Molecular mechanisms of marine polysaccharide degradation
Algae blooms, i.e., massive proliferation of algae in marine ecosystems, are caused by seasonal changes in environmental conditions and nutrient contaminations, such as agricultural runoffs. These large quantities of algal biomass have detrimental impact on coastal ecosystems, tourism, and aquaculture. At the same time, they present a hitherto unrecognized sustainable resource of rare marine sugars. A complex range of nutrients released upon algae death presents fertile ground for bacteria. These nutrients include structurally versatile algal polysaccharides. To tap this partially recalcitrant food source, bacterial communities possess a diverse repertoire of highly specialized enzymes, substrate-binding proteins and transporters. Interestingly, individual bacteria pursue quite distinct strategies to prevail against nutritional competitors or to profit from each other. These foci are central to our DFG research unit POMPU (FOR 2406; www.pompu-project.de).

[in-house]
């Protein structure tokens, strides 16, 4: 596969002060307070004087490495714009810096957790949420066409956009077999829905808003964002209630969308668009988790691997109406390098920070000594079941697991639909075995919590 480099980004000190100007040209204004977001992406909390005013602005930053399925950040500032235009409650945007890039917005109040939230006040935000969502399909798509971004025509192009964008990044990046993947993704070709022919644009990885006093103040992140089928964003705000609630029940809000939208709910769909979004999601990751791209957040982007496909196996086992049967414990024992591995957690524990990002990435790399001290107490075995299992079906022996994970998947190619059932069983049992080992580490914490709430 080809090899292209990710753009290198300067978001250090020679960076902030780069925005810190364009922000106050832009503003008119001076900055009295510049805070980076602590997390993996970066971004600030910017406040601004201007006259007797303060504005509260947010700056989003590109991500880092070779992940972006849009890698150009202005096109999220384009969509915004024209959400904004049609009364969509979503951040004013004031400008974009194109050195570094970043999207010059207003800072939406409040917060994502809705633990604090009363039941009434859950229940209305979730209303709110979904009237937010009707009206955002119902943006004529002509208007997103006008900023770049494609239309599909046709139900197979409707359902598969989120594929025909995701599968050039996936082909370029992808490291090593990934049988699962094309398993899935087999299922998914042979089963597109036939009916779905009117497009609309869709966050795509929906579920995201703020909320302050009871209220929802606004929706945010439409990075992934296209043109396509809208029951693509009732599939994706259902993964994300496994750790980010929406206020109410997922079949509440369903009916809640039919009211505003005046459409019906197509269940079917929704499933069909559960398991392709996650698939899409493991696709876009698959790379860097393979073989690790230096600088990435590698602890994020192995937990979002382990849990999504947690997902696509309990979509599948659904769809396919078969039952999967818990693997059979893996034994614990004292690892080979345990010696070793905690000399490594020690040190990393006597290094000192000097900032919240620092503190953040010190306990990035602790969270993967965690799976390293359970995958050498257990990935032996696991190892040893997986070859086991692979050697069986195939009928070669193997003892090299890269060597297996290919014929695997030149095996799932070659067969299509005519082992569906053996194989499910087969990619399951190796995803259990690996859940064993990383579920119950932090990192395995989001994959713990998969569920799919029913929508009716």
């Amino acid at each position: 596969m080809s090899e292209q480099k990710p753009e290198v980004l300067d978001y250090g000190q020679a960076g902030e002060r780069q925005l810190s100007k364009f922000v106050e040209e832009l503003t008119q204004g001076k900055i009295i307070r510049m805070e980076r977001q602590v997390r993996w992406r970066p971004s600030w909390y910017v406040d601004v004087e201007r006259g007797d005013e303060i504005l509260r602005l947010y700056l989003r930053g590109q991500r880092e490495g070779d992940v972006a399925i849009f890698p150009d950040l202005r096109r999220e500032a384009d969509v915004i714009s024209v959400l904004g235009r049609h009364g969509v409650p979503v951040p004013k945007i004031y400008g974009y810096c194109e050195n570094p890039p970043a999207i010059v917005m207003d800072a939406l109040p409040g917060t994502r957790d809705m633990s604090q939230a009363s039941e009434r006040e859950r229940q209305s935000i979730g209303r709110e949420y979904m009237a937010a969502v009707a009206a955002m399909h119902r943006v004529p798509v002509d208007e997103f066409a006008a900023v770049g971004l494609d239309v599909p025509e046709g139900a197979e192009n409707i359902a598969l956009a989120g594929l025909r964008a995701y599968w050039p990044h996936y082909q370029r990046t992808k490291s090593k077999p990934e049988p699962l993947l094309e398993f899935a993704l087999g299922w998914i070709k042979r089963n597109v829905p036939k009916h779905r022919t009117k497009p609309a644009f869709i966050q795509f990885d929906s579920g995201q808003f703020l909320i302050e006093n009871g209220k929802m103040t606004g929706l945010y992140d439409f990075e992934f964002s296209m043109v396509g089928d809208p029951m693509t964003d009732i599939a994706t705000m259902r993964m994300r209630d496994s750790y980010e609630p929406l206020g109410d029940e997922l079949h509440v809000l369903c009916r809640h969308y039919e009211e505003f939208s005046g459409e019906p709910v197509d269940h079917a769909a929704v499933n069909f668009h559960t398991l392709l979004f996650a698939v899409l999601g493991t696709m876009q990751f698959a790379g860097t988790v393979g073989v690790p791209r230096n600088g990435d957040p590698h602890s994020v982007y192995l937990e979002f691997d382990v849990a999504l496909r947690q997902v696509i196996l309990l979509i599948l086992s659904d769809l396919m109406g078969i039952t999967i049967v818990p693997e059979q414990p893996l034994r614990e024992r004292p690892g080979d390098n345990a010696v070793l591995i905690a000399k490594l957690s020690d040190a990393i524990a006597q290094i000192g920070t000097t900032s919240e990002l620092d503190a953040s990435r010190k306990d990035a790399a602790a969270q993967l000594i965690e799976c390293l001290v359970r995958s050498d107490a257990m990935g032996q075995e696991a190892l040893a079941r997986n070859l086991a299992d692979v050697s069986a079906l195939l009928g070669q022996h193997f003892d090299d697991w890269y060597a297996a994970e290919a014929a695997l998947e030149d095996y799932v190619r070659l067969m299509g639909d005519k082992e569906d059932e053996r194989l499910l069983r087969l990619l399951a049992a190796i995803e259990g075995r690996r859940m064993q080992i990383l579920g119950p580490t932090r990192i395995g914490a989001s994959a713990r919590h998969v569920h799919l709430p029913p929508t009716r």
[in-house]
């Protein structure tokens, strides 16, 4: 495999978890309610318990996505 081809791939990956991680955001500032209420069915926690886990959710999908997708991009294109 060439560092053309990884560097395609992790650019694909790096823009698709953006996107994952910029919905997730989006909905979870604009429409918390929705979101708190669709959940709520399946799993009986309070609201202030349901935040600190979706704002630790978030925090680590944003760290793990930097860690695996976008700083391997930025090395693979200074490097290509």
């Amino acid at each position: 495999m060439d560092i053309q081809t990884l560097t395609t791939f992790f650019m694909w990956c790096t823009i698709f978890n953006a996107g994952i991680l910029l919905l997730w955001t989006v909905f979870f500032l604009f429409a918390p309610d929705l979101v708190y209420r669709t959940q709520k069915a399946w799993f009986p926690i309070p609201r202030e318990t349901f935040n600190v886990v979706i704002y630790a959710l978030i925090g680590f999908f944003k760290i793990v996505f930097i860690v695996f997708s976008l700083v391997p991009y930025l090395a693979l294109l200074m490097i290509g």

Molecular mechanisms of marine symbioses
All higher organisms are associated with microorganisms. The coexistence of these dissimilar partners and their host-microbe interactions are crucial for life on earth. Detailed knowledge of microbial physiology and molecular interaction mechanisms is therefore pivotal for understanding biological processes. Bacterial symbionts perform many functions: they supply their hosts with nutrients, provide access to inhospitable habitats or enable their hosts to produce antimicrobial or bioactive substances. However, many of these processes are poorly understood. To elucidate molecular mechanisms behind symbiotic associations, we therefore examine marine invertebrates – tube worms and bivalves – and their bacterial symbionts with (meta)proteomic methods.
Functional genomics and strain optimization of Bacilli
Our group has profound experience in functional genome analysis of Bacillus subtilis, Bacillus licheniformis and other industrially relevant Bacilli. Bacilli are able to produce enzymes and secrete them in large amounts. The bacteria are therefore of great interest to industrial biotechnology. In addition, B. subtilis serves as a model organism for Gram-positive bacteria and cellular differentiation processes. By combining basic and applied research we are constantly expanding our global view on Bacillus.